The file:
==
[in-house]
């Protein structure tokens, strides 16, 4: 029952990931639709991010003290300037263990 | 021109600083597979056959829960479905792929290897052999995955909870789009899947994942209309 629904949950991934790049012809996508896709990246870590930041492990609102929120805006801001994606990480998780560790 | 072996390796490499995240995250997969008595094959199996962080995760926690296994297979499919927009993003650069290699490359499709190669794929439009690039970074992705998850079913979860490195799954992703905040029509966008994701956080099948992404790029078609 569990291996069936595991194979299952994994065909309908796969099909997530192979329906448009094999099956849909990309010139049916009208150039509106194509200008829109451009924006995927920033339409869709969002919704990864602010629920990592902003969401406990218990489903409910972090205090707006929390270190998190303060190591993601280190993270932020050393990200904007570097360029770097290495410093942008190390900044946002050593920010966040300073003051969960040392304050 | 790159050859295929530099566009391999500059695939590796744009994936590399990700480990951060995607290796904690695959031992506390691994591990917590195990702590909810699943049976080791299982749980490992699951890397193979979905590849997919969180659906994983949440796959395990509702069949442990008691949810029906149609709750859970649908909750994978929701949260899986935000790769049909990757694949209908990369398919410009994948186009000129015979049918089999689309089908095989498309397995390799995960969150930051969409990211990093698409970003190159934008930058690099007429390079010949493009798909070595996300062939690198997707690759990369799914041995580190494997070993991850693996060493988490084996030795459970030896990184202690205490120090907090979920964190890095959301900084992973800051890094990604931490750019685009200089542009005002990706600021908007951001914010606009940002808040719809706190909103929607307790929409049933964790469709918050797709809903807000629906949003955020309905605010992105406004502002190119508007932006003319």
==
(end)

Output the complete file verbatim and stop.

[in-house]
């Protein structure tokens, strides 16, 4: 029952990931639709991010003290300037263990 | 021109600083597979056959829960479905792929290897052999995955909870789009899947994942209309 629904949950991934790049012809996508896709990246870590930041492990609102929120805006801001994606990480998780560790 | 072996390796490499995240995250997969008595094959199996962080995760926690296994297979499919927009993003650069290699490359499709190669794929439009690039970074992705998850079913979860490195799954992703905040029509966008994701956080099948992404790029078609 569990291996069936595991194979299952994994065909309908796969099909997530192979329906448009094999099956849909990309010139049916009208150039509106194509200008829109451009924006995927920033339409869709969002919704990864602010629920990592902003969401406990218990489903409910972090205090707006929390270190998190303060190591993601280190993270932020050393990200904007570097360029770097290495410093942008190390900044946002050593920010966040300073003051969960040392304050 | 790159050859295929530099566009391999500059695939590796744009994936590399990700480990951060995607290796904690695959031992506390691994591990917590195990702590909810699943049976080791299982749980490992699951890397193979979905590849997919969180659906994983949440796959395990509702069949442990008691949810029906149609709750859970649908909750994978929701949260899986935000790769049909990757694949209908990369398919410009994948186009000129015979049918089999689309089908095989498309397995390799995960969150930051969409990211990093698409970003190159934008930058690099007429390079010949493009798909070595996300062939690198997707690759990369799914041995580190494997070993991850693996060493988490084996030795459970030896990184202690205490120090907090979920964190890095959301900084992973800051890094990604931490750019685009200089542009005002990706600021908007951001914010606009940002808040719809706190909103929607307790929409049933964790469709918050797709809903807000629906949003955020309905605010992105406004502002190119508007932006003319």